The Three Gorges Dam has three main functions. The most important one is flood control. Other functions are electricity generation, and the increase of navigability.

III. Key Actors

Chairman Mao Zedong:

He urged to build a dam at Yangtze River to control flooding, so he appointed late premier Zhou Enlai to begin planning about the project.

Late leader Deng Xiaoping:

He pledged to develop the Three Gorges Project after inspecting the suggested dam sites.

National People’s Congress:

In 1992, it formally approved the Three Gorges Dam Project.

The State Council:

It confirmed the feasibility report of the Three Gorges Project conducted by The Chinese Ministry of Water Resources and Electric Power in 1984, and then submitted the proposal to National People’s Congress to make further decision. The State Council established Three Gorges Project Construction Committee (TGPCC) to represent it to make decision and regulate issues related about the dam in 1993. Late Premier Li Peng was the director of the committees.

International Financial Institutions:

The financial burden of the Three Gorges Dam Project is vast. It is necessary to be supported by foreign financial institutions. Approximately $2 billion bonds have been issued by some foreign banks such as Morgan Stanley, Merrill Lynch, JP Morgan, Deutsche Bank, and Barclays Capital (Shen and Bosshard, 2003).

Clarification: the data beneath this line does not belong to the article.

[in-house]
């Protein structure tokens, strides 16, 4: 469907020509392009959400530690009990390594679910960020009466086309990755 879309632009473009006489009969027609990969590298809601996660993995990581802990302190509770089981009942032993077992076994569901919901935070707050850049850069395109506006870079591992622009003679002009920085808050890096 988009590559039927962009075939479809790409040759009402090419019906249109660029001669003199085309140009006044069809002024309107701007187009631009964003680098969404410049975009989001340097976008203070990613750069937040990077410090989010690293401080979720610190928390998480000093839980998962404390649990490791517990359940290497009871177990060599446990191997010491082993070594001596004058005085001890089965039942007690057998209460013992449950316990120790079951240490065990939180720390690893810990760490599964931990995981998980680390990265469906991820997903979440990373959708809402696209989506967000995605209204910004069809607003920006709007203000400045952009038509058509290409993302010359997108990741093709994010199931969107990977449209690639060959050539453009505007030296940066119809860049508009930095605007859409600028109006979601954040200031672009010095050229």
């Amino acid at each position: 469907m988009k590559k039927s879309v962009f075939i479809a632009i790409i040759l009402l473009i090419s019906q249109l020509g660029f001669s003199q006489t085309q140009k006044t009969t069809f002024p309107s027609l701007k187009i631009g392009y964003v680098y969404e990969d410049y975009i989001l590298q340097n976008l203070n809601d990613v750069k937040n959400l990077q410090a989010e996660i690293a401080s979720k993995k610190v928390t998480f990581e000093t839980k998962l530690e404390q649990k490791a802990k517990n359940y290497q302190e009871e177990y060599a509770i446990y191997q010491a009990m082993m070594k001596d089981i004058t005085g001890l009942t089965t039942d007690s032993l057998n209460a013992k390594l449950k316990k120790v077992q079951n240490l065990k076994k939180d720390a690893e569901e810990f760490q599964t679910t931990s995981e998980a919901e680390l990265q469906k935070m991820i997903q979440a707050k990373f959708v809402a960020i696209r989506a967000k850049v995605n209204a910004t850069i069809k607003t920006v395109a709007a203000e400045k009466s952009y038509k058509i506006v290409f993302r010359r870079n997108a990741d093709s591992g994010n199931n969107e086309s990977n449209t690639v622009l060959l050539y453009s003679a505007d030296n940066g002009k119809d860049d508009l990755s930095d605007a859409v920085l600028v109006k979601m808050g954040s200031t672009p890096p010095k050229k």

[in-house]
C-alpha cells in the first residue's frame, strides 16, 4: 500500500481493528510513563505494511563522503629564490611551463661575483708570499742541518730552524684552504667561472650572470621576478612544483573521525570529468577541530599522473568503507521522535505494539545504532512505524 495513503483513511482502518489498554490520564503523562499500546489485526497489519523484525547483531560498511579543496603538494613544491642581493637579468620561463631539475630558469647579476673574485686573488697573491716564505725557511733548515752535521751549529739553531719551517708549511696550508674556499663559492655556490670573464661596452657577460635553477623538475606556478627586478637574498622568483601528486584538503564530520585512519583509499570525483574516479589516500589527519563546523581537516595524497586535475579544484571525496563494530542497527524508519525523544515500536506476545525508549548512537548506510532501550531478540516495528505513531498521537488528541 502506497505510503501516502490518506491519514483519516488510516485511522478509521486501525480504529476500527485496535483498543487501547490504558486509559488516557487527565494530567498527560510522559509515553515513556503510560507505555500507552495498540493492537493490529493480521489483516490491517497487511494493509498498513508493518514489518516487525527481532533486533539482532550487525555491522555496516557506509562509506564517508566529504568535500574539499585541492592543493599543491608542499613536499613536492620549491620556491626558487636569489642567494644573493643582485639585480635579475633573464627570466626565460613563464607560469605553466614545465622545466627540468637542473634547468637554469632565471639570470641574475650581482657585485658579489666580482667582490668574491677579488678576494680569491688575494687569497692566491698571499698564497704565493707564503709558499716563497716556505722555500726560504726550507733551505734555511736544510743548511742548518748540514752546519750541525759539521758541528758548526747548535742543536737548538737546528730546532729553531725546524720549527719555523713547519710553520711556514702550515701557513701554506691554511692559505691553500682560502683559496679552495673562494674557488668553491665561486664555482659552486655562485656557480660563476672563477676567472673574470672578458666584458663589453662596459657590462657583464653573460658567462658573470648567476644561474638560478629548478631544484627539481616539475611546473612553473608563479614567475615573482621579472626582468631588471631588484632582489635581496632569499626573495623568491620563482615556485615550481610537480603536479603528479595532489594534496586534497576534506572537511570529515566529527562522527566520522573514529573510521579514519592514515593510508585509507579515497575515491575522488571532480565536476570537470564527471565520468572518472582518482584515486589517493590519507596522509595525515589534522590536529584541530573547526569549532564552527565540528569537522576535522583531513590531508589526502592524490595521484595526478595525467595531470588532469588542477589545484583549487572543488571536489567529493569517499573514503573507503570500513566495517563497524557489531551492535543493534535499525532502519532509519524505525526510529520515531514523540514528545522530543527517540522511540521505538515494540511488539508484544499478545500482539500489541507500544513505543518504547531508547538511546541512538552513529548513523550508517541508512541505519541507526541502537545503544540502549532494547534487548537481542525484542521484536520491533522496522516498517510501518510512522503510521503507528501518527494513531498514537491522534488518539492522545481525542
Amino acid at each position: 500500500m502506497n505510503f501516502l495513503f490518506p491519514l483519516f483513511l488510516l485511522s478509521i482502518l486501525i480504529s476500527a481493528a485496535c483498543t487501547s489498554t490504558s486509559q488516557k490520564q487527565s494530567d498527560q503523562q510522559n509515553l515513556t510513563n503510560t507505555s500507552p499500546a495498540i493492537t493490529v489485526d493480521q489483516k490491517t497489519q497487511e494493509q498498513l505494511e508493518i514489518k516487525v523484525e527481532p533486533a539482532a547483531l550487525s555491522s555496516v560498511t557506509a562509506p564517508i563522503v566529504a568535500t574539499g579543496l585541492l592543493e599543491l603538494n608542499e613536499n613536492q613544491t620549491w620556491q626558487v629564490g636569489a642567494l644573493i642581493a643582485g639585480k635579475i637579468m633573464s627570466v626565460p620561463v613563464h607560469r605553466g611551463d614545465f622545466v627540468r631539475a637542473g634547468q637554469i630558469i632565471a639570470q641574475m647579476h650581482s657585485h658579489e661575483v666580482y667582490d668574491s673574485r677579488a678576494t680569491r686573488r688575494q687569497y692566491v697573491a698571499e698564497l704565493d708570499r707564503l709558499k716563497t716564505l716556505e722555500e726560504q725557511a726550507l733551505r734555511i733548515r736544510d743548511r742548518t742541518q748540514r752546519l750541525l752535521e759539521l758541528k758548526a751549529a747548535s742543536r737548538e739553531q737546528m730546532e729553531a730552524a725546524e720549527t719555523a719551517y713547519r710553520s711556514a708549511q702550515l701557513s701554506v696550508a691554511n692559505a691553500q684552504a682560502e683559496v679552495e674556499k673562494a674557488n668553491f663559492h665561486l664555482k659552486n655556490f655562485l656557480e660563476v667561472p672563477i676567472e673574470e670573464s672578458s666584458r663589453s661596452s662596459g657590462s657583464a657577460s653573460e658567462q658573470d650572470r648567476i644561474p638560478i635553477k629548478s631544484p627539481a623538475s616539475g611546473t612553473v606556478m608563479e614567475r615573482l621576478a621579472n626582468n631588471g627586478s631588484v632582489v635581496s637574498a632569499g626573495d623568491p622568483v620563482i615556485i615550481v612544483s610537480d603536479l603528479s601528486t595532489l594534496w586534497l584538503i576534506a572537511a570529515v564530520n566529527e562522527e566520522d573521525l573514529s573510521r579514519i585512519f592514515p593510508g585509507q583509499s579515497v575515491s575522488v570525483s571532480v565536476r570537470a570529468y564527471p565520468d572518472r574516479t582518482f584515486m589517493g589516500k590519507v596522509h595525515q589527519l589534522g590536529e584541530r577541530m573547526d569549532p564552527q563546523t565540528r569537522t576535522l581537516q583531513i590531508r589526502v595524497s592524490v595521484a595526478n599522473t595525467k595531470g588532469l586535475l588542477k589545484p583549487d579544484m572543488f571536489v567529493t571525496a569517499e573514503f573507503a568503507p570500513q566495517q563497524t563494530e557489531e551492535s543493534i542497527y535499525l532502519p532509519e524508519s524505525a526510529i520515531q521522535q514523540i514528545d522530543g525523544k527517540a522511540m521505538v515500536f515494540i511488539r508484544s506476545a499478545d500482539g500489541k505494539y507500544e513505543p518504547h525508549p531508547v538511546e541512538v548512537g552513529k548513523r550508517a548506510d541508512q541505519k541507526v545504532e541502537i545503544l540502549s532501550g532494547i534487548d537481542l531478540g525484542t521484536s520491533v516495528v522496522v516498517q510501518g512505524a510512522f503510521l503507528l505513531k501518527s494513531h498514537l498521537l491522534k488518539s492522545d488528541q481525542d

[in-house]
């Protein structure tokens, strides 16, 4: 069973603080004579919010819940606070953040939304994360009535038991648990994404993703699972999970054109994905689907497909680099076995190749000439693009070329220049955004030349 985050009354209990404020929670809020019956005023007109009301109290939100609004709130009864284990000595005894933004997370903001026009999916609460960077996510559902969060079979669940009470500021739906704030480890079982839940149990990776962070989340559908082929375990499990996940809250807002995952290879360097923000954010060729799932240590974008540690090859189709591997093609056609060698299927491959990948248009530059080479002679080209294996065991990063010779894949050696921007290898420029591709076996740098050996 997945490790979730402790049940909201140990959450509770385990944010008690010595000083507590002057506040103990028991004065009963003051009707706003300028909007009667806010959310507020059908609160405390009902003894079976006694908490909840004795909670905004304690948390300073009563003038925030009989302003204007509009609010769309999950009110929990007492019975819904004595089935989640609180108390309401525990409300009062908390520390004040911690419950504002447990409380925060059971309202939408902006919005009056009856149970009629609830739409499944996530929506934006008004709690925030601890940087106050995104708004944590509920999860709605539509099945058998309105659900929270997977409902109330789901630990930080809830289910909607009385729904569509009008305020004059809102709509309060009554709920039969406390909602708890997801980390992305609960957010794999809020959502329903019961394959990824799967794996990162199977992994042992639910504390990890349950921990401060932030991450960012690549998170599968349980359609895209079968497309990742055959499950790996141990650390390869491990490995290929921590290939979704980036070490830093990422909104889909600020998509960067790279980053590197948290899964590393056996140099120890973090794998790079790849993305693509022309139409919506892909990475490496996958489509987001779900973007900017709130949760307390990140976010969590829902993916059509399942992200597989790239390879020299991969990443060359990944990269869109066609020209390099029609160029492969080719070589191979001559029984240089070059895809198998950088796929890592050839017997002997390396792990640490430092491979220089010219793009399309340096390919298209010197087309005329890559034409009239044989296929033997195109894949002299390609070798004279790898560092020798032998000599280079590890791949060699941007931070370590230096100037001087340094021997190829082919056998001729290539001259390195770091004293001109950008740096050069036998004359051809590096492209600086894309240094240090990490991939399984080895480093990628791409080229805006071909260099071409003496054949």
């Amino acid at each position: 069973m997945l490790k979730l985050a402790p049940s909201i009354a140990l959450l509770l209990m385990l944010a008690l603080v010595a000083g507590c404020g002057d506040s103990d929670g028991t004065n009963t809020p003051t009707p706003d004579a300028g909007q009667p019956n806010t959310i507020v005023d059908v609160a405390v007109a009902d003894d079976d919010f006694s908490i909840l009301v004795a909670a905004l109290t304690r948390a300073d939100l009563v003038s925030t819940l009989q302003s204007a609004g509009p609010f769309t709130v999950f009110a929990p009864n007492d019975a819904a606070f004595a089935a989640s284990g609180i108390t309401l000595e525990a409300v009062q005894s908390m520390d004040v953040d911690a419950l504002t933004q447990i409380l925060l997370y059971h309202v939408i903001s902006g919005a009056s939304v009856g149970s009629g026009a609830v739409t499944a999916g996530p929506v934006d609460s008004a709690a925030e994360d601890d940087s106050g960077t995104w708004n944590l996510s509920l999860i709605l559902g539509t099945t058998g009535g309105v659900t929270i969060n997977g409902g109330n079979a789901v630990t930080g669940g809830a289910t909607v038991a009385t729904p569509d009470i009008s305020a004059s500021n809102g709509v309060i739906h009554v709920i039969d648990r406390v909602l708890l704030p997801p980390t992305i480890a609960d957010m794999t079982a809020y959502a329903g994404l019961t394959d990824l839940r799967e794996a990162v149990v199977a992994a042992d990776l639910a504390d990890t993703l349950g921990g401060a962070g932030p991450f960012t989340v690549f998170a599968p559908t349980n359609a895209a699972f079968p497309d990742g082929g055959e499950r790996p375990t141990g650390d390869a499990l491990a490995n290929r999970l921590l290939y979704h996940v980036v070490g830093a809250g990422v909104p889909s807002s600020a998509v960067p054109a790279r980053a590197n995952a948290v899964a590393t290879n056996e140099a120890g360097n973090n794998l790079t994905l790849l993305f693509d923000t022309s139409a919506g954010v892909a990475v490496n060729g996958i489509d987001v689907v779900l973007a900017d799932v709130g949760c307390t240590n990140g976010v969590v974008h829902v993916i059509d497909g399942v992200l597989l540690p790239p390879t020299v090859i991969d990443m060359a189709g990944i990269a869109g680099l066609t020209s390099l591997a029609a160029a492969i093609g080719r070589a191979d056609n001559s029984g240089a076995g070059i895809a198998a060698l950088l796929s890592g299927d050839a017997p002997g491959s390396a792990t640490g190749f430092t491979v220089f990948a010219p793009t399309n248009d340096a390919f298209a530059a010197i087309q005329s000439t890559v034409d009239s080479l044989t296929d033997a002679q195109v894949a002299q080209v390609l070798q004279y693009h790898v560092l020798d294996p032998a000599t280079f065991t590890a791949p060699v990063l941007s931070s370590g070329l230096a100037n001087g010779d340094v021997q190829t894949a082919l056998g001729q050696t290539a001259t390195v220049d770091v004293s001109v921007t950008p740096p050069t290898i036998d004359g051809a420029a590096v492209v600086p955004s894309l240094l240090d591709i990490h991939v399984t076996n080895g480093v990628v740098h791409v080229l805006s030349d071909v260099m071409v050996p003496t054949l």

Affected ordinary people:

Large scale resettlement practice is required if the Three Gorges Dam Project is to be accomplished. Those residents living in reservoir areas of the dam are forced to leave. They are offered compensation and relocated to other regions.

IV. Problem

China’s polices related to the Three Gorges Dam Project obviously break some of the Principles of Environment Justice (EJ).It means equal environmental treatment for all people in general. According to delegates to the First National People of Color Environmental Leadership Summit (1991), environmental justice affirms self-determination in all aspects including environmental one, demand the rights of equal participation in all level of decision making, protect the right of environmental injustice victims to be fully compensated, and regard governmental practices of environmental injustice as human rights violation (p.121). All of them are violated by Chinese government. Based on the principles mentioned, two major environmental injustice problems created by the project will be discussed.